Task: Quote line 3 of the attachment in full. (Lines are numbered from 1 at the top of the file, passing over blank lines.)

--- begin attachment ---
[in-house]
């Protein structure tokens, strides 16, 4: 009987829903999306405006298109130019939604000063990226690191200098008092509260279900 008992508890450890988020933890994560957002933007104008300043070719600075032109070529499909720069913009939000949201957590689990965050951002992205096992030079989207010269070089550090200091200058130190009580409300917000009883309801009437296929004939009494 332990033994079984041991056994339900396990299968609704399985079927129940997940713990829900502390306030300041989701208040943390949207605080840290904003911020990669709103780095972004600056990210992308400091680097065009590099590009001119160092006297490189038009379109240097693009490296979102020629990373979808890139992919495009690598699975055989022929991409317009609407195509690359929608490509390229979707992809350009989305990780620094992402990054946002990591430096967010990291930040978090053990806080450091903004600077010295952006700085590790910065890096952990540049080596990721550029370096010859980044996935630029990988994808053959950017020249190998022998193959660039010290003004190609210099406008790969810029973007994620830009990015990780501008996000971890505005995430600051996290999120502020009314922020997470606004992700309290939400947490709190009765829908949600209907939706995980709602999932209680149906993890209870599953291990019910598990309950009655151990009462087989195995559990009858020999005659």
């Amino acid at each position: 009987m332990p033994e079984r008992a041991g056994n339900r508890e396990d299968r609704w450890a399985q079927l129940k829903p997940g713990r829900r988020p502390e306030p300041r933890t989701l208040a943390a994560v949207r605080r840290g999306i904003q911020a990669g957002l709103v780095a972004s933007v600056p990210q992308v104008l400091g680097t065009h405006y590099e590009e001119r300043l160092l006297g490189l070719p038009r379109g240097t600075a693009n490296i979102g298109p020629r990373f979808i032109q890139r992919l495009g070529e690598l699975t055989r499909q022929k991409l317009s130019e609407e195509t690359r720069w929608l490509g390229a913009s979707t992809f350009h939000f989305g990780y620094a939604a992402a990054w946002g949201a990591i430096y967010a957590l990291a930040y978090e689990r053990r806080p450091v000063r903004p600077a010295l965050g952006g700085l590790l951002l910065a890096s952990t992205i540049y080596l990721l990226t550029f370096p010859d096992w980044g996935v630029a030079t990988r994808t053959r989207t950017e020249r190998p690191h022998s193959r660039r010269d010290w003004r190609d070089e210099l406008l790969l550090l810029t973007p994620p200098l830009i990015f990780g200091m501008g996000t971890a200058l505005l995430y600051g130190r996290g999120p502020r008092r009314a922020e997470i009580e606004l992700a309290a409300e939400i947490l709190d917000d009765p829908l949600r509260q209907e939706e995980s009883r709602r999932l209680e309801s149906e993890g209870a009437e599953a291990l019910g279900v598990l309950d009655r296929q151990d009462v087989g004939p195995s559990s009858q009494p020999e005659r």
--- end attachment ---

């Amino acid at each position: 009987m332990p033994e079984r008992a041991g056994n339900r508890e396990d299968r609704w450890a399985q079927l129940k829903p997940g713990r829900r988020p502390e306030p300041r933890t989701l208040a943390a994560v949207r605080r840290g999306i904003q911020a990669g957002l709103v780095a972004s933007v600056p990210q992308v104008l400091g680097t065009h405006y590099e590009e001119r300043l160092l006297g490189l070719p038009r379109g240097t600075a693009n490296i979102g298109p020629r990373f979808i032109q890139r992919l495009g070529e690598l699975t055989r499909q022929k991409l317009s130019e609407e195509t690359r720069w929608l490509g390229a913009s979707t992809f350009h939000f989305g990780y620094a939604a992402a990054w946002g949201a990591i430096y967010a957590l990291a930040y978090e689990r053990r806080p450091v000063r903004p600077a010295l965050g952006g700085l590790l951002l910065a890096s952990t992205i540049y080596l990721l990226t550029f370096p010859d096992w980044g996935v630029a030079t990988r994808t053959r989207t950017e020249r190998p690191h022998s193959r660039r010269d010290w003004r190609d070089e210099l406008l790969l550090l810029t973007p994620p200098l830009i990015f990780g200091m501008g996000t971890a200058l505005l995430y600051g130190r996290g999120p502020r008092r009314a922020e997470i009580e606004l992700a309290a409300e939400i947490l709190d917000d009765p829908l949600r509260q209907e939706e995980s009883r709602r999932l209680e309801s149906e993890g209870a009437e599953a291990l019910g279900v598990l309950d009655r296929q151990d009462v087989g004939p195995s559990s009858q009494p020999e005659r």